A National Institutes of Health study has found that using marijuana might increase the risk of suicidal ideation and attempts to self harm, even among those with no history of depression.
The study, titled "Associations of Suicidality Trends With Cannabis Use as a Function of Sex and Depression Status," was published in the journal of the American Medical Association on Tuesday. It involved face-to-face household interviews as part of the 2008-2019 National Surveys on Drug Use and Health conducted by researchers with the Substance Abuse and Mental Health Services Administration. The National Institute on Drug Abuse sponsored the research as part of the NIH.
What the researchers found was that men who used marijuana daily and suffered from depression had an increase in suicidal ideation from 14.9% (2008-2009) to 21.9% (2018-2019), and 10.3% (2008-2009) to 17% (2018-2019), among non-daily users.
According to the findings, women who used marijuana also appeared to have a greater associated risk of suicidal ideation than men who used marijuana.
Women who had depression and used marijuana daily had increased thoughts of suicide, from 14.5% (2008-2009) to 26.8% (2018-2019), and 12% (2008-2009) to 17.5% (2018-2019) for non-daily users.
And the risk remained for marijuana users with no history of suffering from depression.
The study did not show rising rates of suicide in every group, however. It found no significant increase in suicidal ideation among depressed men who don't use marijuana.
Of the participants with no history of depression, 9% who used marijuana daily and 7% who used marijuana non-daily experienced suicidal ideation compared to 3% who did not use marijuana.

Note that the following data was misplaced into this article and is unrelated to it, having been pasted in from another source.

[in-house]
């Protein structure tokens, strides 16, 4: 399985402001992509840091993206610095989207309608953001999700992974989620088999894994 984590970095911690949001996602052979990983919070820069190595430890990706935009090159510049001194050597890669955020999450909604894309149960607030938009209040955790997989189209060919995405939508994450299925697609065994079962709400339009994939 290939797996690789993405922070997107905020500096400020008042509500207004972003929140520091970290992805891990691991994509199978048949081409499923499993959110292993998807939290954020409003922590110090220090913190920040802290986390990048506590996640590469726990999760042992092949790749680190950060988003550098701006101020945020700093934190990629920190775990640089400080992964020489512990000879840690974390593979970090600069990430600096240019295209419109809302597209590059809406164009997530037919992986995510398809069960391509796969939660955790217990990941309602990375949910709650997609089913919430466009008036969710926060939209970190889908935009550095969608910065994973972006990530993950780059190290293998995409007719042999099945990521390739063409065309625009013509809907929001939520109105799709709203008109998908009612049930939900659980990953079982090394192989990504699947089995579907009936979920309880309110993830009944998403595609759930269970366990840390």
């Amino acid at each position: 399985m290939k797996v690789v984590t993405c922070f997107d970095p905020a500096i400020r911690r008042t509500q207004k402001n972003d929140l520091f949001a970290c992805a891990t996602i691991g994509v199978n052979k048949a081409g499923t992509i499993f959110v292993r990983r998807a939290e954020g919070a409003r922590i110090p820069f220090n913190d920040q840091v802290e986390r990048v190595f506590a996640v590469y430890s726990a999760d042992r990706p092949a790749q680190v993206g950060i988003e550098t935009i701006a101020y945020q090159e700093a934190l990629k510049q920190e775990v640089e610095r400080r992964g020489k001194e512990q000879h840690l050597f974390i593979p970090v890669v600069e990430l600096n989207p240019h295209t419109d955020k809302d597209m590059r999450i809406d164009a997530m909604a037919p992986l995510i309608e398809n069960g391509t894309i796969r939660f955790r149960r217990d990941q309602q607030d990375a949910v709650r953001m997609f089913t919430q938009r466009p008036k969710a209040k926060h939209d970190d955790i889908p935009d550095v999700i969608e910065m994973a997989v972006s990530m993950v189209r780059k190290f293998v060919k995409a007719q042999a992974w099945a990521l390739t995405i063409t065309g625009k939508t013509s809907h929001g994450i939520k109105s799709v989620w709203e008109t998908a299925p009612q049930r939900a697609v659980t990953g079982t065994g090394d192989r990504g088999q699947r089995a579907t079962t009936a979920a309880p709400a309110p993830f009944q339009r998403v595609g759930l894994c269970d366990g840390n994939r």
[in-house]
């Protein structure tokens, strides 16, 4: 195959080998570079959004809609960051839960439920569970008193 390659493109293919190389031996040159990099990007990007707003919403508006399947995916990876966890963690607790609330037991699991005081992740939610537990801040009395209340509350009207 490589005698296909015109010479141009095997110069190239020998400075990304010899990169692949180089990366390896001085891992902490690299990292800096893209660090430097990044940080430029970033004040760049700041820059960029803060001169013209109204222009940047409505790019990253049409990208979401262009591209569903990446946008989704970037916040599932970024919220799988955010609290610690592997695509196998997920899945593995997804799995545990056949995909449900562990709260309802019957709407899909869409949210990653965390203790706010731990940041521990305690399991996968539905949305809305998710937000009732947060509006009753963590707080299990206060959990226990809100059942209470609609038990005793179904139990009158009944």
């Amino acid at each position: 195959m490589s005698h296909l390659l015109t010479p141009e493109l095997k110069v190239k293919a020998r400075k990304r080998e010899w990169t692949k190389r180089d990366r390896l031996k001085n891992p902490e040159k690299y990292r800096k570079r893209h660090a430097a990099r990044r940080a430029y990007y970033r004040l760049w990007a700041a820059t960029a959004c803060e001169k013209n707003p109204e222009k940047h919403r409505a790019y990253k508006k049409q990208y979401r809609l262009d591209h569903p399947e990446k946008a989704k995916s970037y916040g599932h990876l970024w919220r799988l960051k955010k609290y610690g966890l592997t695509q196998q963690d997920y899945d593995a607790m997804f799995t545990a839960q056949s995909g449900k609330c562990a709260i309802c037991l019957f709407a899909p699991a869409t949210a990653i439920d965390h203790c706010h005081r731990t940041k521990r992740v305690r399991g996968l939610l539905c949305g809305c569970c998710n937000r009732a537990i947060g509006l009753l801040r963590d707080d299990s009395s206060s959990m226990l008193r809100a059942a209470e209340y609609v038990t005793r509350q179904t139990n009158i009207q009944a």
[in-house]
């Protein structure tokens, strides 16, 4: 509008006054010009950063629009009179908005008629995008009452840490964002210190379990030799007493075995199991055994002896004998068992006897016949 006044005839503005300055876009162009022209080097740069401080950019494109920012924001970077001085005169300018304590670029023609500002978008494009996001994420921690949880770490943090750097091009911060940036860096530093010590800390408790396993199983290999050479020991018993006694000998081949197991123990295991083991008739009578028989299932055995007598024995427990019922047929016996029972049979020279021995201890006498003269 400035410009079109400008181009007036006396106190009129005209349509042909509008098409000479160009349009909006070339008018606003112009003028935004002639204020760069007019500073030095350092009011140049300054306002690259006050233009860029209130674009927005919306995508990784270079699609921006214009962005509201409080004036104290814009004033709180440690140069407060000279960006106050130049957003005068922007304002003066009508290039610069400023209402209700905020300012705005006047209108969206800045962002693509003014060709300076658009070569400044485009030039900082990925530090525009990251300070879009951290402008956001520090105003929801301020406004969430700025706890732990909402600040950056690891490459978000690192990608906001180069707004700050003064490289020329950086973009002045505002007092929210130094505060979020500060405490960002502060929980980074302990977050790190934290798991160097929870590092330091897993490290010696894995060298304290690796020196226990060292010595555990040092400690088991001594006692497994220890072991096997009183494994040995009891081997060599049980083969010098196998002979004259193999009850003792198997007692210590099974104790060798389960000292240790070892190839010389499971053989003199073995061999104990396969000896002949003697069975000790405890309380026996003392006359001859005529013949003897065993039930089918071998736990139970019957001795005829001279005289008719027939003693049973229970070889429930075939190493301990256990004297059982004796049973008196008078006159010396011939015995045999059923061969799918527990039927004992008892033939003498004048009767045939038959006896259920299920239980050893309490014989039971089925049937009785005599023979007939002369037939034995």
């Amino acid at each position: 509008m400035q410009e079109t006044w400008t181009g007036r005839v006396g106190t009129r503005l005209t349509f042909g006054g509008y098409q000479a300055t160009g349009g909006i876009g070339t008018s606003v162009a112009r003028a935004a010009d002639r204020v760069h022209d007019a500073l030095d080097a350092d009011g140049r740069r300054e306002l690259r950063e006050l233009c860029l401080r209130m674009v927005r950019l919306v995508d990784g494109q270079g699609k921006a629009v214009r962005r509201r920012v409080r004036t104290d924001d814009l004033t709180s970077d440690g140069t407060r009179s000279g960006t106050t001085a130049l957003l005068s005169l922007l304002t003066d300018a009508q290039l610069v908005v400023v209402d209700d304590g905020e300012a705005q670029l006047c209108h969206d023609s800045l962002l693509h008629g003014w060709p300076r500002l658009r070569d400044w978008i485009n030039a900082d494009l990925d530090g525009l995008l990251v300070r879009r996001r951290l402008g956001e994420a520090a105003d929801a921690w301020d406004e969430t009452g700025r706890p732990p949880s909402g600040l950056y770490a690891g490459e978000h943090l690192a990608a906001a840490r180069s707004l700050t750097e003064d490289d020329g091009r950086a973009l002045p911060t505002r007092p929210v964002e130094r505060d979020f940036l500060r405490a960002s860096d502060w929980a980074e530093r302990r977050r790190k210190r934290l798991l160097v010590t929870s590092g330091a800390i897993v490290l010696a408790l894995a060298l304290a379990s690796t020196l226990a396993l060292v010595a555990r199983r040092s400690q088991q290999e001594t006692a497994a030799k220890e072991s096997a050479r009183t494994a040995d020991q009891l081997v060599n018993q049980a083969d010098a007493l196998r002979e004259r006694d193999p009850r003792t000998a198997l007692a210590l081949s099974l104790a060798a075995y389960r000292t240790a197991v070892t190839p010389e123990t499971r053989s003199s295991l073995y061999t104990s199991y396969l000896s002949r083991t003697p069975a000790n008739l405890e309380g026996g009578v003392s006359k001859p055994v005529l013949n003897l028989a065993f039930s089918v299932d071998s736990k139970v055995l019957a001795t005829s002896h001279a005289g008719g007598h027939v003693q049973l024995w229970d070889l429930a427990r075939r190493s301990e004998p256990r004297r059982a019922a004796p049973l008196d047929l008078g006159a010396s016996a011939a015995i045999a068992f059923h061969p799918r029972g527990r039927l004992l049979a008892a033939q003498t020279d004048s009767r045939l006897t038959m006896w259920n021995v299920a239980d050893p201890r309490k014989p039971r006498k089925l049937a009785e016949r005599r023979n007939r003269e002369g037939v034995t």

"While we cannot establish that cannabis use caused the increased suicidality we observed in this study, these associations warrant further research, especially given the great burden of suicide on young adults,” said Dr. Nora Volkow, the director of the NIDA and the senior author of the study published on Tuesday.
“As we better understand the relationship between cannabis use, depression and suicidality, clinicians will be able to provide better guidance and care to patients,” Volkow added.
The study also found that marijuana use has doubled among U.S. adults from 2008-2019, from 22.6 million to 45 million. Daily or near-daily use also tripled, rising from 3.6 million in 2008 to 9.8 million in 2019.
As of April, 15 U.S. states and Washington, D.C., have legalized non-medical, recreational use of marijuana by adults. Thirty-six states and Washington, D.C., have legalized the medical use of marijuana.
Researchers examined the data from four groups of people: Non-users, those who use the drug but not daily, daily users and addicts.
Individuals who used marijuana daily were defined, for the purposes of the study, as those who used it 300 or more days out the year.
Key findings include that, among people who suffer from depression, 35% of non-users had suicidal thoughts, whereas 44% of those who reported non-daily use had thoughts of suicide. Fifty-three percent of daily users with depression experienced suicidal ideation, as did 50% of those designated as marijuana addicts.
Since April, a few more states have legalized various forms of regulated adult-use of marijuana.
According to the National Conference of State Legislatures, New York Gov. Andrew Cuomo enacted such a provision on March 31. Virginia's General Assembly passed legislation legalizing marijuana on Feb. 27 and approved the governor's amendments on April 7. New Mexico Gov. Michelle Lynn Lujan Grisham signed a similar bill into law on April 12. Last week, the Connecticut General Assembly passed SB 1201, which the governor signed on Tuesday.